We walked to the north end of the fields, where Food,What?! had several rows to plant with squash and pumpkin. In the fall we will host our annual Harvest Festival at FoodWhat; interns have been planting pumpkin seeds in preparation all week. We broke into groups and planted winter squash, and a mix of different pumpkin types, petite to gargantuan. The winter squash is intended for a tamale business in the fall.
Marketing Manipulation
When the seeds were snug in the oil, Doron led the group into a comfy yurt to discuss advertisement, and marketing to teens. Companies brand their products; create and image and feeling about it through t.v. and print ads. Brands are aimed directly at teens and kids; The Nike Air Jordan ad campaign in the Bronx in the 1980's, for example, was so successful that people robbed and even murdered to get the shoes. Ironically, Nike was targeting young consumers while producing its shoes with sweat shop and child labor.
Food and Clothing Company's use celebrity figures, sex, fame and fortune in their ads to sell products to teens, at the cost of 12 billion dollars a year. The profits made by the nations top advertisers was 175 Billion in 2004.
We can respond by choosing to not buy from companies that use cheap ploys and exploitive images to get our attention.

The group made a quick pesto pasta to close the day. Interns went off one at a time to interview for the summer Food,What?! Program. The rotating cooking staff cut kale, carrots, onion, cabbage and garlic for the pasta. The noodles boiled while the ingredients were sauteed. The veggies were tossed onto the pasta, and pesto from last year's food,what?! mixed in. It was a little spicy, and hot as the morning sun.

Thursday, May 5, 2011

Food, What?! Week 7

Food What Week 7
From week72011_1

This week we turned over garden beds, and planted rows of corn, pumpkin, and beans. FoodWhat interns cleared the ground of weeds and cover crop, then turned the soil with forks, and spread rich dark compost over the rows.

Squash, corn, and beans planted together is a field practice that comes from indigenous cultures, known as “the three sisters.” The corn provides a support for the bean vines, the roots of which take nitrogen from the air and and into the soil. The squash provides a ground cover and maintains soil moisture. The corn and bean seeds were planted an inch deep, every 3 or 4 inches. The squash were planted in rounded dirt mounds, made with upturned painter's buckets, 6 seeds per hill.


The corn in the FoodWhat fields is japanese hull-less popcorn, which will grow this year, for next season's interns to pop. We made popcorn from last year's kernels, lighlty sprinkled with salt, and a type of yeast as a substitute to butter.

Food Systems
From week72011_1

After the popcorn break, we gathered in the circle tent to discuss how food travels from producer to consumer. From the farm to our plates. For the consumer and the farmer, the most advantageous food system is the one with the least steps; like a farmers market, where the food is transported and sold by the farmer, and the profit goes to the farm and its workers. The produce that people buy at a farmers' market has often been picked that day or the day before, supermarket vegetables and fruits can be frozen for months before sale. The end product is less nutritious, more expensive, and near tasteless.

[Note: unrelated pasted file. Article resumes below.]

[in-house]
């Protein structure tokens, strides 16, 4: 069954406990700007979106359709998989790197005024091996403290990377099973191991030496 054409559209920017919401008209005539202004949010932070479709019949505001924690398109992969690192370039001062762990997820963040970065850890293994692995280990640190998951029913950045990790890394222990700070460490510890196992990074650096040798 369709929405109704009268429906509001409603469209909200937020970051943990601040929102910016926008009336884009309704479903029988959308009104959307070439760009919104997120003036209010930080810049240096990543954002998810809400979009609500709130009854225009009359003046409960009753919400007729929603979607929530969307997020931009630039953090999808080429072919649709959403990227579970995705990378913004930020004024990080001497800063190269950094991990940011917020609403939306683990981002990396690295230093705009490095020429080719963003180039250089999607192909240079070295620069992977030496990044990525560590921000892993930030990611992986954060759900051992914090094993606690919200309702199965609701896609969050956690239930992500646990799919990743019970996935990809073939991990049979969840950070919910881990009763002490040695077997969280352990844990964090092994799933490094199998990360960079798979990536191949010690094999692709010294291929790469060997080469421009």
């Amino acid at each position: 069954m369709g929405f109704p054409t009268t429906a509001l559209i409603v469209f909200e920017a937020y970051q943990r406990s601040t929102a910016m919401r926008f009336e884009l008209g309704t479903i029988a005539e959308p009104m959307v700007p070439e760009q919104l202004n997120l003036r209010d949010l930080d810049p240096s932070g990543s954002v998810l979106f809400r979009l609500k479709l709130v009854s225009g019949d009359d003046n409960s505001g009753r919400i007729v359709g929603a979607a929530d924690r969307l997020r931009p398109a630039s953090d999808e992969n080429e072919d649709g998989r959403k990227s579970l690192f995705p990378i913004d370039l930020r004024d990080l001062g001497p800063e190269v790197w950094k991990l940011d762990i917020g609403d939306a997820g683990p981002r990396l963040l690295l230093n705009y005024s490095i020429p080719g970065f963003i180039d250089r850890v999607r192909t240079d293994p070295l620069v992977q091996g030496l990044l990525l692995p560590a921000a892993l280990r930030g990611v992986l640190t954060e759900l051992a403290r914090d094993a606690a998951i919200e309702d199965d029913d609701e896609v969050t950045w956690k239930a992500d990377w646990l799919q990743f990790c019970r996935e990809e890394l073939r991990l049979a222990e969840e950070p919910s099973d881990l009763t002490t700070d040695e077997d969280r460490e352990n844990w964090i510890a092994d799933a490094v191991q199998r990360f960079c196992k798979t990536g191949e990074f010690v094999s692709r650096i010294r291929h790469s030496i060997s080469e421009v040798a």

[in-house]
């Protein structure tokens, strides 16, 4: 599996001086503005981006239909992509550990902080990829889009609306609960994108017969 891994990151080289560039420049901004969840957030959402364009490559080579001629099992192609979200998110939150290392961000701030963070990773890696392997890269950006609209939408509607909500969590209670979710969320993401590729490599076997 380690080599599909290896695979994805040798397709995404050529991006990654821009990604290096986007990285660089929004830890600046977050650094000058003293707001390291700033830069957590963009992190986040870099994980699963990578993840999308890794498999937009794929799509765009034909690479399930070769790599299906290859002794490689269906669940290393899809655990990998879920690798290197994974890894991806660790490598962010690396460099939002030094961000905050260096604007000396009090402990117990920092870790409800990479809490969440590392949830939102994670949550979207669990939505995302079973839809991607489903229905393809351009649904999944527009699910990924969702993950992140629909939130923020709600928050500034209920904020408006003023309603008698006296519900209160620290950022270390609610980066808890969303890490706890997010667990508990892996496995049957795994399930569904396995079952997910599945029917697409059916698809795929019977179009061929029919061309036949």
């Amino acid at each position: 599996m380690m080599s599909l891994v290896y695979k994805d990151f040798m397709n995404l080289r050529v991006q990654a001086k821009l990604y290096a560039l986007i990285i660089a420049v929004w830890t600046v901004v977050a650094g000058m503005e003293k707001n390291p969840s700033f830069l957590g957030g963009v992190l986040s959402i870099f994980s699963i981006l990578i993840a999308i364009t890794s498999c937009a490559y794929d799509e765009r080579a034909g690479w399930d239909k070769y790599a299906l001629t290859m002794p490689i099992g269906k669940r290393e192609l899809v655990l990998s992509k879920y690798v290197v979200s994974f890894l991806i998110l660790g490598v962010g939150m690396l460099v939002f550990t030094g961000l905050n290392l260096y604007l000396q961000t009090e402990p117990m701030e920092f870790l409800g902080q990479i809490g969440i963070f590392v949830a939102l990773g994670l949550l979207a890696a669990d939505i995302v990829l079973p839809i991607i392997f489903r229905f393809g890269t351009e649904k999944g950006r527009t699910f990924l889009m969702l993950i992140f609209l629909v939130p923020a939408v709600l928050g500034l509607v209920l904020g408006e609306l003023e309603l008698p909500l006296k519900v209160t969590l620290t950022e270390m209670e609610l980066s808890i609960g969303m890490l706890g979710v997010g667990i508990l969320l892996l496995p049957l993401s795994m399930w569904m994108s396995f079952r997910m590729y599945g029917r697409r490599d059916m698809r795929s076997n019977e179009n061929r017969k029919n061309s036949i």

Processed products have more steps of production and delivery. Food must be grown and collected, transported to a processing plant; turned into a product, then packaged, shipped to a distributor, and shipped to a market, then bought by a consumer.

Interns played the parts of workers in the food system. Truck drivers, farmers, factory workers, supermarkets and corporations all look to make a profit in a commercial food system; leaving little for farmers. A dollar's worth of Pennies trickled between interns' hands, slowly diminishing, until five or six cents fell into the intern/farmer Brendan's palm.

From week72011_1

Foodwhat intern Tommy played the part of a strawberry, a fruit shipped across the globe and used as a ingredient in many processed foods. Tommy had to perform 50 jumping jacks to simulate the energy required in shipping a strawberry around the world, but only one for a farmer's market.

Sushi Making
From week72011_1

The meal of the evening was veggie sushi. We chopped carrots, sweet potato's, tofu, onion, avocado and cabbage into long slivers. When the rice was boiled, rice-vinegar, sugar and salt were added to give it the proper consistency and taste. The seaweed wraps were laid down rough side up, and rice spread evenly across about 1/3 of the surface. The veggies went on top of the rice, and then the seaweed was folded over and rolled tightly. Cut, dipped into wasabi, and devoured.

Tuesday, May 3, 2011

Food What Receives the Wellness Award from Santa Cruz Education Foundation

Doron and Abby accept the Wellness Award presented by the Santa Cruz Education Foundation.